COLUMBUS, Ohio (WJW)– Ohio Gov. Mike DeWine announced on Thursday the creation of the Public Health Advisory Alert System, a color-coded system for coronavirus risk in the state’s 88 counties.
He said he’s heard recommendations that we should deal with different parts of the state separately. This system provides health officials and community leaders with data to determine if more layered safety precautions are necessary.
The seven indicators are new cases per capita, sustained increase in new cases, proportion of cases that are not in congregate settings, sustained increase in COVID-19-related emergency room visits, sustained increase in COVID-19 outpatient visits including telehealth, sustained increase in COVID-19 hospital admissions and intensive care unit occupancy.
DeWine said there is a baseline risk for COVID-19 in every county.
Level One: County has triggered zero or one of the indicators. There is active exposure and spread. Currently, 53 counties.
Level Two: County has triggered two or three indicators. There is increased risk of exposure and spread. Currently, 28 counties.
Level Three: County has triggered four or five indicators. There is very high exposure and spread. Currently, seven counties: Trumbull, Huron, Montgomery, Butler, Hamilton, Cuyahoga and Franklin.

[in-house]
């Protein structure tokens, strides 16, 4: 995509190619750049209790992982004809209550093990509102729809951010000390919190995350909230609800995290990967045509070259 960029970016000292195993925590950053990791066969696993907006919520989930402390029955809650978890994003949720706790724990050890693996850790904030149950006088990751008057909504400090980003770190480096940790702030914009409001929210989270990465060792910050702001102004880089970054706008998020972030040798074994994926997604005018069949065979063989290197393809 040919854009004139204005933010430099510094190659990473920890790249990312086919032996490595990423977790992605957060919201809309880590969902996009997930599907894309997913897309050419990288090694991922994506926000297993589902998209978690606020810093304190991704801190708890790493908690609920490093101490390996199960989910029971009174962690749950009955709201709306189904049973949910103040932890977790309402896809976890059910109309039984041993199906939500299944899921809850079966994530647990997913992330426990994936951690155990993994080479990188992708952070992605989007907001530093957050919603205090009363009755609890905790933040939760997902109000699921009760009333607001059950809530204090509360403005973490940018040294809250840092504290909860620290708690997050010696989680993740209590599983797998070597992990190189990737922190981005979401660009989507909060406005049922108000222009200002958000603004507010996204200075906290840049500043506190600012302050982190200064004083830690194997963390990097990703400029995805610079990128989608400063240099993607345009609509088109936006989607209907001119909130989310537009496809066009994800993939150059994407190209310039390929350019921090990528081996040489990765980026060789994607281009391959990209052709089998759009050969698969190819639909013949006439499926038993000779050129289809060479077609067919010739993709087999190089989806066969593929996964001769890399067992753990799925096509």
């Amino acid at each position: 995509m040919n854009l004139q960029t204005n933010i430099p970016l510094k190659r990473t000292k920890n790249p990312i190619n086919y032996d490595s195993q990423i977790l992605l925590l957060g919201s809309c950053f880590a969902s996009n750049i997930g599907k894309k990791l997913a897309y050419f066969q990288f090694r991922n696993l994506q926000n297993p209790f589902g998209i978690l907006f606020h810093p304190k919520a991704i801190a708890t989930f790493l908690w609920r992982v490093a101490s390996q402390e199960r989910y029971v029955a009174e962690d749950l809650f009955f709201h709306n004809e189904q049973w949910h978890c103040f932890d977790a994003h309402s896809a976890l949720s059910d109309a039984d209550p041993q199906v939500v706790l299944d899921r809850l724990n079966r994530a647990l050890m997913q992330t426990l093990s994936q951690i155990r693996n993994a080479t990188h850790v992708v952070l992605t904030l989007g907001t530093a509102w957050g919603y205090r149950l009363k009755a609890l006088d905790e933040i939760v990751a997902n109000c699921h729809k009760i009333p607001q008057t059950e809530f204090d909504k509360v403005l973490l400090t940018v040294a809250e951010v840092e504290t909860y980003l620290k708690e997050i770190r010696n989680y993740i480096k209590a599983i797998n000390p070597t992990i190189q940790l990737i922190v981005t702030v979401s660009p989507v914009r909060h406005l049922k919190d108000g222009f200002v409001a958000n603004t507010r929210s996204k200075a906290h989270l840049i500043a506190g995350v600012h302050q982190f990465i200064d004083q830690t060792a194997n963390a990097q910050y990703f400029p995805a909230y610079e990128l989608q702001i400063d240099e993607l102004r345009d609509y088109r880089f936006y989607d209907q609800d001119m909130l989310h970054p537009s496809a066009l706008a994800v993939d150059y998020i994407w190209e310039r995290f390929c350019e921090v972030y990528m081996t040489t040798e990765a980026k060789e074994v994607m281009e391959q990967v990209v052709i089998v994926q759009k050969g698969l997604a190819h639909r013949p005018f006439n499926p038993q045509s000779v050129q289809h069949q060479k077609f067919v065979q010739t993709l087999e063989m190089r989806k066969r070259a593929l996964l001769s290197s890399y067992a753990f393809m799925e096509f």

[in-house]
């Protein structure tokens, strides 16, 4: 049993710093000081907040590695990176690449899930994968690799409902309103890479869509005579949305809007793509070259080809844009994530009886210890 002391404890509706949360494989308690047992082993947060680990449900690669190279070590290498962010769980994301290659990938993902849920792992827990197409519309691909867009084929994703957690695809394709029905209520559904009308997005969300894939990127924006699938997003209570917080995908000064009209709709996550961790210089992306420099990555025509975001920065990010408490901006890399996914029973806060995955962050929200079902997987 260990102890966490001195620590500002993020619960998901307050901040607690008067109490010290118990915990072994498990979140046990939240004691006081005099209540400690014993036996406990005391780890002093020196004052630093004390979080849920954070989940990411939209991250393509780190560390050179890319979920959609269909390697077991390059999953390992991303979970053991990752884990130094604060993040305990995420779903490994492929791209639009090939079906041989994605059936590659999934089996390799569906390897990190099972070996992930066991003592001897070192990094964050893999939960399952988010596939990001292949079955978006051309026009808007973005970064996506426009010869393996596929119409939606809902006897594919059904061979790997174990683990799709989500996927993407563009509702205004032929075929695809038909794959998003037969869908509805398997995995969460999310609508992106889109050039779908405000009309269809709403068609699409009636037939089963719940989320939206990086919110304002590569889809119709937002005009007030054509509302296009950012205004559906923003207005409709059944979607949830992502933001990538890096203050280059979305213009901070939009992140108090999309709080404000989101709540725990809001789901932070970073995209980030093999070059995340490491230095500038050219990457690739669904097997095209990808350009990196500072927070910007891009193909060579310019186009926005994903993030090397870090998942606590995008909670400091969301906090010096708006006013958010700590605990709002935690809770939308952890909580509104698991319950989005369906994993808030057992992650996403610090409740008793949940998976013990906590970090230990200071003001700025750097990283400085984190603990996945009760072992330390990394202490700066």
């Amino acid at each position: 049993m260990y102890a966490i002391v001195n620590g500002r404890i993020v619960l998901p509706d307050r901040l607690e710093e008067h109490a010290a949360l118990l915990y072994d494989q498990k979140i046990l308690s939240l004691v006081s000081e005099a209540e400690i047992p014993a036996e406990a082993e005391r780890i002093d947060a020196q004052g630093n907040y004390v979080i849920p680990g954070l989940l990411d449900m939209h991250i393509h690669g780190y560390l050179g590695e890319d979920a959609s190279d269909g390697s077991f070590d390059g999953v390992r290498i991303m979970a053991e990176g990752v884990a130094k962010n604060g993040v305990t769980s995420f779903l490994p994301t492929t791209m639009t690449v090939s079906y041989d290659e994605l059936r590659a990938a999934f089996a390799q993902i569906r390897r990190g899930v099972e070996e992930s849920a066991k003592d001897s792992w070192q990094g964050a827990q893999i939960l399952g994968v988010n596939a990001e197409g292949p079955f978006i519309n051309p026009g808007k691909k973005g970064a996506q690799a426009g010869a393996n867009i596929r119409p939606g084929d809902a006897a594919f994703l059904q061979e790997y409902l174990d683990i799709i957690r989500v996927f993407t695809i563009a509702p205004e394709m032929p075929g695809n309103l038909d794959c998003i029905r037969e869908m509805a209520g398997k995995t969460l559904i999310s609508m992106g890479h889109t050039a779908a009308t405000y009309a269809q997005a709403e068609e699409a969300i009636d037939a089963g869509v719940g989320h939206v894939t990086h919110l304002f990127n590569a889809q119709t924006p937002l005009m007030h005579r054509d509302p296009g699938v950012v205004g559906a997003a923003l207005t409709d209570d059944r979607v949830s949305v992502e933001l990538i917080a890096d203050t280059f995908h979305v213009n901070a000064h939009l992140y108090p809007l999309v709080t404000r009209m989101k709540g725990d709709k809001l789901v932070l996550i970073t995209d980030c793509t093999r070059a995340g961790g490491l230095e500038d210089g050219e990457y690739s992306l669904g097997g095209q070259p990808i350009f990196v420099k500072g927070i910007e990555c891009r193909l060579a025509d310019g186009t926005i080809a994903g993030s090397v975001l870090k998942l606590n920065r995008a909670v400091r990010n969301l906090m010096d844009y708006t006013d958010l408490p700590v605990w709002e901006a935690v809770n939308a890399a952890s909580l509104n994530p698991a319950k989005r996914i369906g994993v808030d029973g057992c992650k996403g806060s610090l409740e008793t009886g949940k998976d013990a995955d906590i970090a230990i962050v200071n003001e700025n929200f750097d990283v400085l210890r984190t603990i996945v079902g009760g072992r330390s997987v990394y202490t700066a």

Level Four: County has triggered six or seven indicators. There is severe exposure and spread. Currently, zero counties.
DeWine said while many cases in Cuyahoga County during the last three weeks have been within congregate settings, it continues to see a growing number outside those environments. That indicates risk of community transmission.
State officials are keeping close watch on Franklin County, which could move from red to purple on the alert system. DeWine described 1,500 new cases in the past two weeks as “explosive.”
The Public Health Advisory Alert System will be updated once a week with new information released on Thursday.